Healthcare data breaches spike significantly in 7 years: 5 things to know

Julie Spitzer - Print  | 

Healthcare data breaches are on the rise, according to public data reported in a research letter and published in JAMA Network.

The authors, Thomas McCoy Jr., MD, an orthopedic surgeon, and Roy Perlis, MD, a professor of psychiatry, analyzed all breaches posted to HHS' Office for Civil Rights breach portal between Jan. 1, 2010, and Dec. 31, 2017 to determine trends over time.

Here are five study highlights:

1. The researchers identified 2,149 breaches comprising a total of 176.4 million records during the seven-year time frame.

2. Individual breaches ranged in size, from exposing as few as 500 records to as many as 78.8 million records. Organizations are only required to report breaches to OCR if at least 500 records are breached.

3. The number of breach reports increased each year, from 199 in 2010 to 344 in 2017, with the exception of 2015.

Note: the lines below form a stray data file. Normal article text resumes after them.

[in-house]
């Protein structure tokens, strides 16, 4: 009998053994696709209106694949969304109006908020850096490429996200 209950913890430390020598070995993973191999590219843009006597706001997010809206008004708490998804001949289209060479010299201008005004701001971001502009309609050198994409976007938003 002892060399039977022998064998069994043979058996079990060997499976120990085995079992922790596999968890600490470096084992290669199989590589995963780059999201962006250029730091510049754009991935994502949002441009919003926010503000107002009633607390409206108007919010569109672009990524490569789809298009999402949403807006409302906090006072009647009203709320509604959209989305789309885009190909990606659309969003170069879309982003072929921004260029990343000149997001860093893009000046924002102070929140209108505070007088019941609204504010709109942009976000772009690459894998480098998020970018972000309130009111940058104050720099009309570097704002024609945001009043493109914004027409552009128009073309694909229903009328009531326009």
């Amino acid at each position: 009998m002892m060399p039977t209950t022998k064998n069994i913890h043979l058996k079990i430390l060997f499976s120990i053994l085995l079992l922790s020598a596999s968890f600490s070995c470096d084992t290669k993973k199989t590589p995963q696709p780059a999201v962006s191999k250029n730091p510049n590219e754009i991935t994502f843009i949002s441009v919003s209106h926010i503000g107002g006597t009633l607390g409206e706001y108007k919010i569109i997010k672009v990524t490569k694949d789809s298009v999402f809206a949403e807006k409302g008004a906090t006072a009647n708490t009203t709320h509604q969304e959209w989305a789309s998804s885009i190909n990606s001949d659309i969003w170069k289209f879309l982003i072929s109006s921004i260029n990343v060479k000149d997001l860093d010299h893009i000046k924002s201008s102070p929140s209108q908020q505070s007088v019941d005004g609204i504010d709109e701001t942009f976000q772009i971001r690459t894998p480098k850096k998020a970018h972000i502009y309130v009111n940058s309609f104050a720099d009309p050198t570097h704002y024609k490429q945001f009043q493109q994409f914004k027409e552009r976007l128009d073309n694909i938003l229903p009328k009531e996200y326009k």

4. Healthcare providers reported 70 percent of breaches, but only 21 percent of compromised records. Thirteen percent of breaches involved health plans, which accounted for the largest share of breached records at 63 percent.

5. The most common breach sites shifted from laptop and paper or film records in 2010 to network server and email in 2017. This shift coincided with a transition from theft as the No. 1 breach type in 2010 to hacking and unauthorized access in 2017.  

"As the type of data breached shifted toward electronic records and away from paper records, the nature of the breach likewise shifted toward electronic means, such as hacking," the authors concluded. "Although networked digital health records have the potential to improve clinical care and facilitate learning health systems, they also have the potential for harm to vast numbers of patients at once if data security is not improved."

The download the complete research letter, click here.

More articles on cybersecurity:

Aspire Health hacked in phishing scheme, seeks to subpoena Google for more details
5 questions to help CISOs assess cybersecurity preparedness
The hospital digital revolution & what it means for cybersecurity: 4 Qs with University Hospital Newark, New Jersey's interim CISO

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